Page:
Wednesday, 4 March 2015
Regulations and Determinations
Competition and Consumer (Industry Code — Port Terminal Access (Bulk Wheat)) Regulation 2014; Disallowance
Thank you. The disallowance motion moved by Senator Day and me will prevent the Minister for Agriculture, Barnaby Joyce, from exempting monopoly grain marketer, CBH, from port access conditions that will apply to other port operators. Passage of this disallowance motion would remove the minister's power to exempt cooperatives from the code. I would make CBH subject to the same conditions as GrainCorp—no more, no less. This would ensure fairness in that the same rules would apply to all who seek access to ports for the export of their grain.
The government might mouth words about free markets and capitalism, but in agriculture the lure of agrarian socialism is never far from the surface. Since the end of the single desk, in 2007, various changes to legislation were made that took the wheat export market towards deregulation. We have moved far beyond the old days of the single desk. I support this progress.
One of the interim measures in the transition was the adoption of mandatory port access codes for the export of grain. Following the expiry of undertakings to the ACCC last October, access to port services is now governed by the code and general competition law. Adoption of the code last year was seen by the government as:
… a significant step towards free and open competition in the wheat export industry, which is a longer-term goal to which we have committed.
However, CBH was exempted from the code.
My disallowance motion does not relate to the entire regulation. I have no concerns about that. It seeks to remove the part that implies CBH, as a grower and cooperative, is somehow more virtuous in its dealings with grain growers than, say, a company limited by shares, and should therefore be given special consideration. Those who claim to welcome competition, when the exporter is a profit-oriented business, especially if it is a foreign multinational, recoil in horror when it is suggested the same competition rules should apply to a farmer-owned cooperative. This is despite the fact that the grower-owned cooperative is just as committed to making money.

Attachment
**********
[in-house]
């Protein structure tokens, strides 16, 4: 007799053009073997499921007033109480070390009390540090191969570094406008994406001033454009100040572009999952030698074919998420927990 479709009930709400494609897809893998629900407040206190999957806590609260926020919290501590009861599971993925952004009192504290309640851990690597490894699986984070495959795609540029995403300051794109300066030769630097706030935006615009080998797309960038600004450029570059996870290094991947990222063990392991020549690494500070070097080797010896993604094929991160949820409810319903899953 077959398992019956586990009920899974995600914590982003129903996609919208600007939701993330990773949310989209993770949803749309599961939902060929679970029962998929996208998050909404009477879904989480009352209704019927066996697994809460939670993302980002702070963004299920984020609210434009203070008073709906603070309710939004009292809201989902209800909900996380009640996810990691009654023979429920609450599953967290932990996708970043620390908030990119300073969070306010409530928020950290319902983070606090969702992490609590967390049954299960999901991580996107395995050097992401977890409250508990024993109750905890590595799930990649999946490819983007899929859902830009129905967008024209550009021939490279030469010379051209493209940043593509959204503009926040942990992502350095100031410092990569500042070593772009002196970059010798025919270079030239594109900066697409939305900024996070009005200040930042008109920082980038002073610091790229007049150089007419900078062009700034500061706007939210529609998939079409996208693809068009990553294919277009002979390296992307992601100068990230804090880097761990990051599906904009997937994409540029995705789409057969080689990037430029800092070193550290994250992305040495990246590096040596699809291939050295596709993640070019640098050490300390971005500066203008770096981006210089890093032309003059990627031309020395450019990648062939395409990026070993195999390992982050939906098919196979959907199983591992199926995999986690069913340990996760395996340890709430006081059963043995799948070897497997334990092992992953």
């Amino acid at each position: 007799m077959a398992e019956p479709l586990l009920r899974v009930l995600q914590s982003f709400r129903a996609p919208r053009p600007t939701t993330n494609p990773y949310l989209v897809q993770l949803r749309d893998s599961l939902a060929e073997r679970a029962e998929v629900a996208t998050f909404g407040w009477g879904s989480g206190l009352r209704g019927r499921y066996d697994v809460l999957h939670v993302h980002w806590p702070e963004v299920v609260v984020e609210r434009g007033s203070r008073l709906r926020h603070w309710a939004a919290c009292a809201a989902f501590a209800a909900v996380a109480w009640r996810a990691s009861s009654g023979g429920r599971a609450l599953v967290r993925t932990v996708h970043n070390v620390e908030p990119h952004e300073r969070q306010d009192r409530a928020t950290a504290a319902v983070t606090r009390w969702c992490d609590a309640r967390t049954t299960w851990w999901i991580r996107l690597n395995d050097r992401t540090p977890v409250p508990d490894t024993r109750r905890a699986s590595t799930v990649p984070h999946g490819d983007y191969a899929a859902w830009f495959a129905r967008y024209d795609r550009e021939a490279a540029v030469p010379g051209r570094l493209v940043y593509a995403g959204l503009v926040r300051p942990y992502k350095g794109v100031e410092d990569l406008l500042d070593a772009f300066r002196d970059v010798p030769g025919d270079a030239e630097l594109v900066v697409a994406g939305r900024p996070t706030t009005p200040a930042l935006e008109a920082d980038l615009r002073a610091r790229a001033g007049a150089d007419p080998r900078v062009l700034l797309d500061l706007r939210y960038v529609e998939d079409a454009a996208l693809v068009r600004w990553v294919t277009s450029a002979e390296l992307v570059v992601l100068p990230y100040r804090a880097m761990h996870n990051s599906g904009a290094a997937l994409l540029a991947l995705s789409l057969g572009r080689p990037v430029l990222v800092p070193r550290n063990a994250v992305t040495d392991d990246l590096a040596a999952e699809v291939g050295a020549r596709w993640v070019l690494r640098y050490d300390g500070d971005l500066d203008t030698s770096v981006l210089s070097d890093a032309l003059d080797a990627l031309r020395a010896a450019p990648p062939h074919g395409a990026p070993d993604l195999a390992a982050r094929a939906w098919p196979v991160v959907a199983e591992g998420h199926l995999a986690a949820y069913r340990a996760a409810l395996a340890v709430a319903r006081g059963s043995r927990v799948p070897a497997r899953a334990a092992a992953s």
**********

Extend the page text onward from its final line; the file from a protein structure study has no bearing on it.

The Minister for Agriculture is an agrarian socialist, ready to use rules, regulations and special exemptions to protect his constituency. In Mr Joyce's eyes, all grain exporters are equal, but some are more equal than others. Government authority is being invoked to prevent grain growers from having the freedom to deal with CBH's evil corporate competitors.
Let us take a moment to look at the central player and sole beneficiary of the minister's exemption from regulation. CBH handles 90 to 95 per cent of the grain produced in Western Australia. It is a cooperative, owned by around 4,500 wheat growers. CBH owns and operates the only wheat export facilities in WA, apart from the recently opened Bunge facility. It has 197 receival points and four bulk export terminals. It employs 1,000 permanent staff and has a turnover of close to $2 billion. It is no minnow.
On the east coast, GrainCorp handles about 70 per cent of the grain produced. That proportion is declining. At least GrainCorp operates in a competitive environment. A new terminal at Newcastle has been established, owned by the same CBH, plus Olam and Glencore. All these bodies compete with each other. Another privately owned storage facility also operates at Newcastle.
All of these players operate without special exemptions, in a free and competitive market. This means that the port operator with the greatest market power in Western Australia, CBH, is exempted from the port access code, even though it has the most scope to squeeze out competitors. Notwithstanding the perception that a growers' cooperative would act in a virtuous manner, CBH has form as a corporate bully. In 2013, the Australian Competition Tribunal removed the company's ability to tell those WA growers and marketers who use CBH's up-country storage facilities that they must use CBH transport services to deliver grain to port.
If any of the wheat export markets requires protection from monopoly practices, it is Western Australia, and yet that is exactly where the Minister for Agriculture is proposing a special exemption applies. It is ridiculous. Shadow minister Joel Fitzgibbon wrote recently:
The government wants to leave it to Barnaby Joyce to decide who will be covered by the code and who will to be. Indeed, Barnaby thinks the largest vertically integrated player in the market, and the market where there are the least players should be exempt from the code because it is a cooperative. This is an extraordinary proposition. It raises the spectre of a code covering all the players on the east coast, where there are more players and more competition, but potentially covering no players on the west coast, where there are less players and less competition.
This demonstrates that he gets it. Mr Fitzgibbon called the exemption 'a new market distorting regime' and that 'exempting cooperatives generally, or CBH specifically, was hard to comprehend.' I agree. The proposed exemption is an extraordinary proposition and I encourage his Senate colleagues to support the disallowance.